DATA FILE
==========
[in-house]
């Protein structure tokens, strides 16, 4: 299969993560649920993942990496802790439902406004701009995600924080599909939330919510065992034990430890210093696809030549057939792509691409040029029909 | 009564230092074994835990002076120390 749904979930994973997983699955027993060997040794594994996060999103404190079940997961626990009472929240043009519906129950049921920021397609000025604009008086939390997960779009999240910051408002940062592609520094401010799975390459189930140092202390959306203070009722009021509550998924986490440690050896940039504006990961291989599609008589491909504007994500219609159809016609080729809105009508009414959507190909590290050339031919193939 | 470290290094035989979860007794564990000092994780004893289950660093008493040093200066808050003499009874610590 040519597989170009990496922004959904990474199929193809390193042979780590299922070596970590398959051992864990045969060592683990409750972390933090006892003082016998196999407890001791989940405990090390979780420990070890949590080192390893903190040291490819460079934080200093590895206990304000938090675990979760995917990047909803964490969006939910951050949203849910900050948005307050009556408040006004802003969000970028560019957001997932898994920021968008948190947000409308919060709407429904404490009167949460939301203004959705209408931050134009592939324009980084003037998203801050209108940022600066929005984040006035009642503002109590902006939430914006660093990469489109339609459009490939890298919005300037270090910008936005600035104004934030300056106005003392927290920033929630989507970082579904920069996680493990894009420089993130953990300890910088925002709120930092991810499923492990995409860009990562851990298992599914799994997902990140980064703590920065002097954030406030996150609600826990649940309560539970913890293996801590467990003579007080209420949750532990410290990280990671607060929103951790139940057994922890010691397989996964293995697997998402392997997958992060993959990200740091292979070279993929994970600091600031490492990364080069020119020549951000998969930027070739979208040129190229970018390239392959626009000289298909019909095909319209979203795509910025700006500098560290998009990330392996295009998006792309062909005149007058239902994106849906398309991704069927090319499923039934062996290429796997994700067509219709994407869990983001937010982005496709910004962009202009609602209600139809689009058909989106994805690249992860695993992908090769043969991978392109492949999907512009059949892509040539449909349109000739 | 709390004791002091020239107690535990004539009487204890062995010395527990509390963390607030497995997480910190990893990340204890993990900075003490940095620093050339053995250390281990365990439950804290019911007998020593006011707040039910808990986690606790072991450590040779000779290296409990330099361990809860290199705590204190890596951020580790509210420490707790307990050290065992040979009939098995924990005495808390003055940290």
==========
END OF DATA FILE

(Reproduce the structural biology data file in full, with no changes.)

[in-house]
């Protein structure tokens, strides 16, 4: 299969993560649920993942990496802790439902406004701009995600924080599909939330919510065992034990430890210093696809030549057939792509691409040029029909 | 009564230092074994835990002076120390 749904979930994973997983699955027993060997040794594994996060999103404190079940997961626990009472929240043009519906129950049921920021397609000025604009008086939390997960779009999240910051408002940062592609520094401010799975390459189930140092202390959306203070009722009021509550998924986490440690050896940039504006990961291989599609008589491909504007994500219609159809016609080729809105009508009414959507190909590290050339031919193939 | 470290290094035989979860007794564990000092994780004893289950660093008493040093200066808050003499009874610590 040519597989170009990496922004959904990474199929193809390193042979780590299922070596970590398959051992864990045969060592683990409750972390933090006892003082016998196999407890001791989940405990090390979780420990070890949590080192390893903190040291490819460079934080200093590895206990304000938090675990979760995917990047909803964490969006939910951050949203849910900050948005307050009556408040006004802003969000970028560019957001997932898994920021968008948190947000409308919060709407429904404490009167949460939301203004959705209408931050134009592939324009980084003037998203801050209108940022600066929005984040006035009642503002109590902006939430914006660093990469489109339609459009490939890298919005300037270090910008936005600035104004934030300056106005003392927290920033929630989507970082579904920069996680493990894009420089993130953990300890910088925002709120930092991810499923492990995409860009990562851990298992599914799994997902990140980064703590920065002097954030406030996150609600826990649940309560539970913890293996801590467990003579007080209420949750532990410290990280990671607060929103951790139940057994922890010691397989996964293995697997998402392997997958992060993959990200740091292979070279993929994970600091600031490492990364080069020119020549951000998969930027070739979208040129190229970018390239392959626009000289298909019909095909319209979203795509910025700006500098560290998009990330392996295009998006792309062909005149007058239902994106849906398309991704069927090319499923039934062996290429796997994700067509219709994407869990983001937010982005496709910004962009202009609602209600139809689009058909989106994805690249992860695993992908090769043969991978392109492949999907512009059949892509040539449909349109000739 | 709390004791002091020239107690535990004539009487204890062995010395527990509390963390607030497995997480910190990893990340204890993990900075003490940095620093050339053995250390281990365990439950804290019911007998020593006011707040039910808990986690606790072991450590040779000779290296409990330099361990809860290199705590204190890596951020580790509210420490707790307990050290065992040979009939098995924990005495808390003055940290």